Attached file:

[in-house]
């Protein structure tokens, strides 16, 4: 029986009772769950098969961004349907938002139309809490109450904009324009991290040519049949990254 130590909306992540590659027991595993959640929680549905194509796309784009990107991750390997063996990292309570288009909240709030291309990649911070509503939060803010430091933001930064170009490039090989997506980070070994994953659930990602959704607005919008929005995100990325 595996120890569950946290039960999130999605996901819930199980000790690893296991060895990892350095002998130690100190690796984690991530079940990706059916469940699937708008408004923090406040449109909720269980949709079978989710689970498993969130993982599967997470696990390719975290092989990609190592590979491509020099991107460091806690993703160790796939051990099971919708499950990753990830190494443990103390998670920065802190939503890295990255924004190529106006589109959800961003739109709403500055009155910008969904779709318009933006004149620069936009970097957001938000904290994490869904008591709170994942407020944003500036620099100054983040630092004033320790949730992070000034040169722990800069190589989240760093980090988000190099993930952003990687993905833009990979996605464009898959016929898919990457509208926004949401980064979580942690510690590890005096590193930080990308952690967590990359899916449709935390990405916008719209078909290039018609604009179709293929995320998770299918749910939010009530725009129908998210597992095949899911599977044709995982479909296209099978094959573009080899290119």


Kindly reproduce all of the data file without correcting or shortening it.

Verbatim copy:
[in-house]
């Protein structure tokens, strides 16, 4: 029986009772769950098969961004349907938002139309809490109450904009324009991290040519049949990254 130590909306992540590659027991595993959640929680549905194509796309784009990107991750390997063996990292309570288009909240709030291309990649911070509503939060803010430091933001930064170009490039090989997506980070070994994953659930990602959704607005919008929005995100990325 595996120890569950946290039960999130999605996901819930199980000790690893296991060895990892350095002998130690100190690796984690991530079940990706059916469940699937708008408004923090406040449109909720269980949709079978989710689970498993969130993982599967997470696990390719975290092989990609190592590979491509020099991107460091806690993703160790796939051990099971919708499950990753990830190494443990103390998670920065802190939503890295990255924004190529106006589109959800961003739109709403500055009155910008969904779709318009933006004149620069936009970097957001938000904290994490869904008591709170994942407020944003500036620099100054983040630092004033320790949730992070000034040169722990800069190589989240760093980090988000190099993930952003990687993905833009990979996605464009898959016929898919990457509208926004949401980064979580942690510690590890005096590193930080990308952690967590990359899916449709935390990405916008719209078909290039018609604009179709293929995320998770299918749910939010009530725009129908998210597992095949899911599977044709995982479909296209099978094959573009080899290119």